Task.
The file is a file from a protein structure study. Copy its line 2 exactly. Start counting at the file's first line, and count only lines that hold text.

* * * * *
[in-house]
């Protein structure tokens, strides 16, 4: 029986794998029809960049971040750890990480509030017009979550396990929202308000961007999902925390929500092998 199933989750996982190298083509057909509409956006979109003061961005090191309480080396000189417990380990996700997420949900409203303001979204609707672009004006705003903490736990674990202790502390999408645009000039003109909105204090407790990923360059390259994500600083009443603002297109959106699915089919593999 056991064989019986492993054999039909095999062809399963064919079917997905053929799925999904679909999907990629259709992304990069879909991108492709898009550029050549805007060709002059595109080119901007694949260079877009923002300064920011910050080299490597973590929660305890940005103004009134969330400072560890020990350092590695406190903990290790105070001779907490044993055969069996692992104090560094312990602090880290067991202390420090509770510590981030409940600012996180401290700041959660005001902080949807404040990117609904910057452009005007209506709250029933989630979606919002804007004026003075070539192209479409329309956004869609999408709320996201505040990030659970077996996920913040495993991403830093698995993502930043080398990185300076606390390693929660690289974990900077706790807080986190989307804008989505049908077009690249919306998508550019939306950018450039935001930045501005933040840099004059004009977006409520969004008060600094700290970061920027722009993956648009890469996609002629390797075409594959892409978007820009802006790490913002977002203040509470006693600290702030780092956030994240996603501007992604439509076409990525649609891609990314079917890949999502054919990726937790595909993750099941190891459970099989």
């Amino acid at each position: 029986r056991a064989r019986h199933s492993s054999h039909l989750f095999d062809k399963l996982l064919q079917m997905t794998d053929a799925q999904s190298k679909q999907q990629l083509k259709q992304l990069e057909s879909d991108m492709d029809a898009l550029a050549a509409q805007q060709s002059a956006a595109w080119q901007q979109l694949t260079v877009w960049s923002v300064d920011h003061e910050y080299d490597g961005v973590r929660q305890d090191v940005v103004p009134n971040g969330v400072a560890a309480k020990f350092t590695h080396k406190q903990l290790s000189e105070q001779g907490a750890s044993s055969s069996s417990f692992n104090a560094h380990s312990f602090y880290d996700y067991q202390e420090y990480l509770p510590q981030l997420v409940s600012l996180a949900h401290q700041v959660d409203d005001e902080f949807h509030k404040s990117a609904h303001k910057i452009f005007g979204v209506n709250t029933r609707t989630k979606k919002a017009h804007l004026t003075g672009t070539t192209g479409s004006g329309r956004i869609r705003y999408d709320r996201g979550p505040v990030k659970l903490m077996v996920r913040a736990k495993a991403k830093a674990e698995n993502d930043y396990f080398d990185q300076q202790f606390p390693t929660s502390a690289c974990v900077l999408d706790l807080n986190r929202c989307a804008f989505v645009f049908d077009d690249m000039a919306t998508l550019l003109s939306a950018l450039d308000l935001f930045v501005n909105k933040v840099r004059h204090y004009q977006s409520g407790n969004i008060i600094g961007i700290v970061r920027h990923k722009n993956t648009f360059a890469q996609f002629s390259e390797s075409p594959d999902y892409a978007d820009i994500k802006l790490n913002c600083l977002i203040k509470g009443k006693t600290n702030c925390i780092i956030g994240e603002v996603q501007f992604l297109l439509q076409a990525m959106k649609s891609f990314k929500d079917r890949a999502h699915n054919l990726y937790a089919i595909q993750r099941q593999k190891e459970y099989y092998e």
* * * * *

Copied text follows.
């Protein structure tokens, strides 16, 4: 029986794998029809960049971040750890990480509030017009979550396990929202308000961007999902925390929500092998 199933989750996982190298083509057909509409956006979109003061961005090191309480080396000189417990380990996700997420949900409203303001979204609707672009004006705003903490736990674990202790502390999408645009000039003109909105204090407790990923360059390259994500600083009443603002297109959106699915089919593999 056991064989019986492993054999039909095999062809399963064919079917997905053929799925999904679909999907990629259709992304990069879909991108492709898009550029050549805007060709002059595109080119901007694949260079877009923002300064920011910050080299490597973590929660305890940005103004009134969330400072560890020990350092590695406190903990290790105070001779907490044993055969069996692992104090560094312990602090880290067991202390420090509770510590981030409940600012996180401290700041959660005001902080949807404040990117609904910057452009005007209506709250029933989630979606919002804007004026003075070539192209479409329309956004869609999408709320996201505040990030659970077996996920913040495993991403830093698995993502930043080398990185300076606390390693929660690289974990900077706790807080986190989307804008989505049908077009690249919306998508550019939306950018450039935001930045501005933040840099004059004009977006409520969004008060600094700290970061920027722009993956648009890469996609002629390797075409594959892409978007820009802006790490913002977002203040509470006693600290702030780092956030994240996603501007992604439509076409990525649609891609990314079917890949999502054919990726937790595909993750099941190891459970099989």